Dairy’s future will depend on its next generation of farmers, many of whom are already hard at work on farms across the country. Young farmers are an important part of the agricultural landscape, and their continued involvement and leadership is needed to preserve a bright future for our dairy cooperatives. Ensuring these farmers can sustain their livelihoods is critical to the future of the dairy industry.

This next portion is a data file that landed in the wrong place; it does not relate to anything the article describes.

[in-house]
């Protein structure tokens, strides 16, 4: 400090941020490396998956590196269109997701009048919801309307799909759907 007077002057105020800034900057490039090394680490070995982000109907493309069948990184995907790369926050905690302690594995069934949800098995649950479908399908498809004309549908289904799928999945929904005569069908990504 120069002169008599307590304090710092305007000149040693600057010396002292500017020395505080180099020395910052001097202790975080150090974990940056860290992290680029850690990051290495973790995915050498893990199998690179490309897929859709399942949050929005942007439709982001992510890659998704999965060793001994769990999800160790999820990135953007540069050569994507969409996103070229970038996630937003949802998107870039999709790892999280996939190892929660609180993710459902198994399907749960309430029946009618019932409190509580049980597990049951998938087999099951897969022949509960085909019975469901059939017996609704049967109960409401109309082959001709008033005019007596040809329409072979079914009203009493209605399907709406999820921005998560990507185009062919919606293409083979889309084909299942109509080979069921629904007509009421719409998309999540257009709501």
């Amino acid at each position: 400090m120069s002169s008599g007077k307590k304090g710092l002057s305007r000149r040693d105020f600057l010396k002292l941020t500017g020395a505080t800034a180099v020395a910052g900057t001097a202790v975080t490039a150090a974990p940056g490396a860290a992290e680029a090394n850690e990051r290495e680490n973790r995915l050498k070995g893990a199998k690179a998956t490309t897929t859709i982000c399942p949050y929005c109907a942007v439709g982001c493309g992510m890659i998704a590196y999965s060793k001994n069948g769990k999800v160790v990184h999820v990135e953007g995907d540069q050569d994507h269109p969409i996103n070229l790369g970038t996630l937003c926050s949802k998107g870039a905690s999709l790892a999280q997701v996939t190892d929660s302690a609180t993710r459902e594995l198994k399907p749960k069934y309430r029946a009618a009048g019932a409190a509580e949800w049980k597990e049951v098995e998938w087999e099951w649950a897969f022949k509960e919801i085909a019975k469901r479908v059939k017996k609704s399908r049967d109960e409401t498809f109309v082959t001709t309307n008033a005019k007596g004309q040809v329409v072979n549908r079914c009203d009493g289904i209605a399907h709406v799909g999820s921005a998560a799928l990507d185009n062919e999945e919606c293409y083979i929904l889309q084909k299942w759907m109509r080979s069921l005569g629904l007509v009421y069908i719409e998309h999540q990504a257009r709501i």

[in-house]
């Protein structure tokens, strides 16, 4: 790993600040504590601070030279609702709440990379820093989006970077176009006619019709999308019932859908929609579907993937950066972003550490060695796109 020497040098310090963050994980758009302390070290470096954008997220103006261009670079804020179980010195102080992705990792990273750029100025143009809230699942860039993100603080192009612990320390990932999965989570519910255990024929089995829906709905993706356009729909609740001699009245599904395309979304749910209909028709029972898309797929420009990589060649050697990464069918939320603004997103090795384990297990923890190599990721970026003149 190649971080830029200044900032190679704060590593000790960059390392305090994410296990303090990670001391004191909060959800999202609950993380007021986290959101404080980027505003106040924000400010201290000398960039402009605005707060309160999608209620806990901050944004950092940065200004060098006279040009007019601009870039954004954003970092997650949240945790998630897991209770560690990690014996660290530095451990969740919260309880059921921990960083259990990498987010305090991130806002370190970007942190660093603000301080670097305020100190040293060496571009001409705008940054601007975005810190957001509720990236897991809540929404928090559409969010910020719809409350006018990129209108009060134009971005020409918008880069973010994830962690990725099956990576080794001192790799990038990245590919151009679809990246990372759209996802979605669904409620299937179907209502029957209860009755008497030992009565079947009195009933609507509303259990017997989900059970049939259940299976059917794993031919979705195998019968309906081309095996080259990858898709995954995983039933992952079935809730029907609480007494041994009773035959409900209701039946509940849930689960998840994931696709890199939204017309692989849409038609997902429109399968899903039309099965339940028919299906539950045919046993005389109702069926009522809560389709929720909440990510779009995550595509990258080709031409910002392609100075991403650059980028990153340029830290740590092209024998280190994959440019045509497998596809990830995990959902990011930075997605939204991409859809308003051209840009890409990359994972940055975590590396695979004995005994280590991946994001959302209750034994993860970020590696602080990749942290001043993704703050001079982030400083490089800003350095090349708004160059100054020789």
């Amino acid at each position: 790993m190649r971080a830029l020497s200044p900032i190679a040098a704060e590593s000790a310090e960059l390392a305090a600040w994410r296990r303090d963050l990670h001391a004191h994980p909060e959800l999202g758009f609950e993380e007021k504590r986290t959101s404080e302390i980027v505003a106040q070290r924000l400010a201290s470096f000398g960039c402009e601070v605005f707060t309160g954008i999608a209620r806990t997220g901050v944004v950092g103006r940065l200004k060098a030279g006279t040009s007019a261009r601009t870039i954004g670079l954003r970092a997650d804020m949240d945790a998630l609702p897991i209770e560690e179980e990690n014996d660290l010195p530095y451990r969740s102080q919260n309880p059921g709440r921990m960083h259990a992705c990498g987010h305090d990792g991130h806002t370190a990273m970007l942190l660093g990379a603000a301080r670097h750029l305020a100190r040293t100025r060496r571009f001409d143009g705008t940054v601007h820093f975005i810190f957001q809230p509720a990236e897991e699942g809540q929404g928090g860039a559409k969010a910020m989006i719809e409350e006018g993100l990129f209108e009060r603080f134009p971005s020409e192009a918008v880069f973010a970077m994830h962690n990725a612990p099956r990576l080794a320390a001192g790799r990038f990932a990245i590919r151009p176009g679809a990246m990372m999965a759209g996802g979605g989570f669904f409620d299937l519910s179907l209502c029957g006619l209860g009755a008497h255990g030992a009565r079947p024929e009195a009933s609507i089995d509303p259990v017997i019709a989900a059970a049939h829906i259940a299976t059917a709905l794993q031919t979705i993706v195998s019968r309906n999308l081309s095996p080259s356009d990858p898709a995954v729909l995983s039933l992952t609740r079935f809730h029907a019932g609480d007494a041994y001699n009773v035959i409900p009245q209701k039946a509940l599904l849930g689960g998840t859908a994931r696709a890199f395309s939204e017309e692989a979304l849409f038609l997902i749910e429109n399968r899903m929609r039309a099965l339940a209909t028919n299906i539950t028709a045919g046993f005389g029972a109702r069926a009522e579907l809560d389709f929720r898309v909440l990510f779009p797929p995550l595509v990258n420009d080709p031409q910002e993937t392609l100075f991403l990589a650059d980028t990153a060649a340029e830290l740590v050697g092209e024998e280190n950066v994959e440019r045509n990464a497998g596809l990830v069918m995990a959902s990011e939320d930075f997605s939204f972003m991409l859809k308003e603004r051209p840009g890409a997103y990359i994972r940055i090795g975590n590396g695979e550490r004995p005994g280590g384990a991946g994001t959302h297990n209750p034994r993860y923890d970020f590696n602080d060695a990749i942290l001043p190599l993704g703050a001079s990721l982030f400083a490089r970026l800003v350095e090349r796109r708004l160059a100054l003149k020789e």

The average age of all U.S. farm producers in 2017 was over 57 years, continuing a long-term trend of aging in the U.S. producer population, according the U.S. Department of Agriculture. That’s in part because younger farmers face unique challenges, said Paul and Nancy Pyle, owners of a 150-cow dairy in Zeeland, Michigan. They’re members of the Michigan Milk Producers Association and chairs of the National Milk Producer Federation’s Young Cooperators Program. They work hard to ensure their milk is wholesome and responsibly-produced, but “it doesn’t matter how good your product is. If you can’t make money selling it, there’s a problem,” Nancy said.
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